In 1952 McKeldin was a major figure in the moderate Republicans of the East Coast who were instrumental in gaining the Republican nomination for president for former five-star General and World War II Commander in Europe and later briefly president of Columbia University in New York City - Dwight D. Eisenhower of Kansas. Speaking in the stentorian tones that were common for the time, McKeldin delivered the principal nominating speech for the former general at the July 1952 Republican National Convention in Chicago.

In 1954, he was re-elected against Democratic nominee former "Terrapins" football player and coach becoming University of Maryland at College Park President Harry C."Curley" Byrd by 54.46% to 45.54% who had attracted white segregationist support for his resistance to Black student enrollment at UMCP. After his second term in Government House, McKeldin retired in 1959 from the governorship and returned to his law practice in Baltimore, succeeded by lower Eastern Shore Democrat J. Millard Tawes of Crisfield. Four years later in 1963, he returned to public service after again being elected to a second non-consecutive term once again as mayor of his beloved hometown of Baltimore, focusing on the urban renewal of the Baltimore Inner Harbor. He saw the city council vote to condemn 700 homes of the Rosemont neighborhood in 1966 to build the East West Expressway "Highway to nowhere" that he started as a project with Robert Moses in 1941.[6][7] McKeldin served his second term as mayor until 1967. He is to date the last Republican to be elected mayor of Baltimore. He is the first of only two Republican governors in Maryland to be re-elected, the other being Larry Hogan, who was reelected in 2018.


Theodore McKeldin was born in Baltimore, Maryland, attending Maryland public schools and later graduating from Baltimore City College. He furthered his education by earning his law degree from the University of Maryland School of Law in 1925 and with some graduate work at Johns Hopkins University. McKeldin married Honolulu Claire Manzer on October 17, 1924. They had two children, Theodore Jr. and Clara.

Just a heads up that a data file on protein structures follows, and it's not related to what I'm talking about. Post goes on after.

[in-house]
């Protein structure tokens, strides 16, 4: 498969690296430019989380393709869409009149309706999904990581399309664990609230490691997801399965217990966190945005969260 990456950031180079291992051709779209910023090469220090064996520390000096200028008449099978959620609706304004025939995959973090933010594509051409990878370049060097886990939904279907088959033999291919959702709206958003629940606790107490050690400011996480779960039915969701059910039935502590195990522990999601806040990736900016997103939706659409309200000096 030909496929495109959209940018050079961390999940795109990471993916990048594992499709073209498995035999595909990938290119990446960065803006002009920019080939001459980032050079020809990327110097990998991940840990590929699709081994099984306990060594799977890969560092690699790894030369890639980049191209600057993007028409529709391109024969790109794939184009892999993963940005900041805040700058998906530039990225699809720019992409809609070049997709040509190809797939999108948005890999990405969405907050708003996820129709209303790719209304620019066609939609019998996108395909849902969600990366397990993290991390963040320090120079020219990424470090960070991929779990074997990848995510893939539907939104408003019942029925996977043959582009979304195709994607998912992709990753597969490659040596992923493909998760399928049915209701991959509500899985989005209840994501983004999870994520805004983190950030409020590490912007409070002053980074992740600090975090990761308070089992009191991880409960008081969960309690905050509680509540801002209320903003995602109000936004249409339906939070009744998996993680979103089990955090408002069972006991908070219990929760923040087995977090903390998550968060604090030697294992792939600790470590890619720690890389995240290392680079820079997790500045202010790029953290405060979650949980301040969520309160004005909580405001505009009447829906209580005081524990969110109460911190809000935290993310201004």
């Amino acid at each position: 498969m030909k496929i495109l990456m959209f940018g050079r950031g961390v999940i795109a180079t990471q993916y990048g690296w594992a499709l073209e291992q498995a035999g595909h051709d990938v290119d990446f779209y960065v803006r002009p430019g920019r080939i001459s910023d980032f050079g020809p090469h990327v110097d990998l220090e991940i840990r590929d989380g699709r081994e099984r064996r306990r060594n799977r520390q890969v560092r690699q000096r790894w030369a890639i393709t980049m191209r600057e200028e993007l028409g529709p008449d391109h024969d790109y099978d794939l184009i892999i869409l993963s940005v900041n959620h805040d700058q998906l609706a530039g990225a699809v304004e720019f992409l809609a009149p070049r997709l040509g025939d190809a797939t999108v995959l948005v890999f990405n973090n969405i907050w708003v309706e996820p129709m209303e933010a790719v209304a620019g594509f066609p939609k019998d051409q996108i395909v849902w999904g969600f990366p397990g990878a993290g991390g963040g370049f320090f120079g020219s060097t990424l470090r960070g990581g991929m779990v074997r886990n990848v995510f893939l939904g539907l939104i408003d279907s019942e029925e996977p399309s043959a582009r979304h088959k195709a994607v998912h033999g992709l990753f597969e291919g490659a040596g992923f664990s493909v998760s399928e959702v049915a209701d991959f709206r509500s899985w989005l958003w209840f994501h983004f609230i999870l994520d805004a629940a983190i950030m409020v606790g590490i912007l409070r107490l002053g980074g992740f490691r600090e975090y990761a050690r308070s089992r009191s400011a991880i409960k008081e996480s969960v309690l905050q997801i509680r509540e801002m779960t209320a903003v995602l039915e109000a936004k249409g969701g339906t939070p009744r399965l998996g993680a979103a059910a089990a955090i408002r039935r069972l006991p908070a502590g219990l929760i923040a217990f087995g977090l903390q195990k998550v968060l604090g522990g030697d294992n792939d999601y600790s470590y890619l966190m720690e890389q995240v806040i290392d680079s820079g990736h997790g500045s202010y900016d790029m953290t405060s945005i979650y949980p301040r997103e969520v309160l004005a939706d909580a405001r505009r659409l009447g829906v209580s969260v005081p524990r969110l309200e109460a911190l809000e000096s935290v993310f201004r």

He died on August 10, 1974, and is buried in Greenmount Cemetery.



  1. ^ "Theodore R. McKeldin (1900-1974) Biographical Series; Governor of Maryland, 1951-1959 (Republican)". Archives of Maryland, MSA SC 3520-1484. Maryland State Government. 9 November 2001. Retrieved 11 September 2018.
  2. ^ White, Jr., Frank F. (1970). The Governors of Maryland 1777-1970. Annapolis: The Hall of Records Commission. p. 285-291. ISBN 978-0942370010. Retrieved 11 September 2018.
  3. ^ Vera Foster Rollo. Your Maryland A History. p. 387.
  4. ^ "Theodore R. McKeldin, 1951–1959". Retrieved 17 December 2015.
  5. ^ Maryland Historical Society: Sidney Hollander Collection 1926–1972
  6. ^ Elfenbein, Jessica, Hollowak, Thomas L., Nix, Elizabeth. Baltimore '68 : Riots and Rebirth in an American City. p. 62.CS1 maint: multiple names: authors list (link)
  7. ^ "Governor O'Malley Breaks Ground on Removal of West Baltimore's 'Highway to Nowhere' MARC Station improvement plan reunites West Baltimore communities". Retrieved 28 August 2014.

External links

Political offices
Preceded by
Howard W. Jackson
Mayor of Baltimore
Succeeded by
Thomas D'Alesandro Jr.
Preceded by
William Preston Lane Jr.
Governor of Maryland
Succeeded by
J. Millard Tawes
Preceded by
Philip H. Goodman
Mayor of Baltimore
Succeeded by
Thomas D'Alesandro III
Party political offices
Preceded by
Harry Nice
Republican nominee for Governor of Maryland
1942, 1946, 1950, 1954
Succeeded by
James Devereux
This page was last edited on 18 November 2019, at 23:49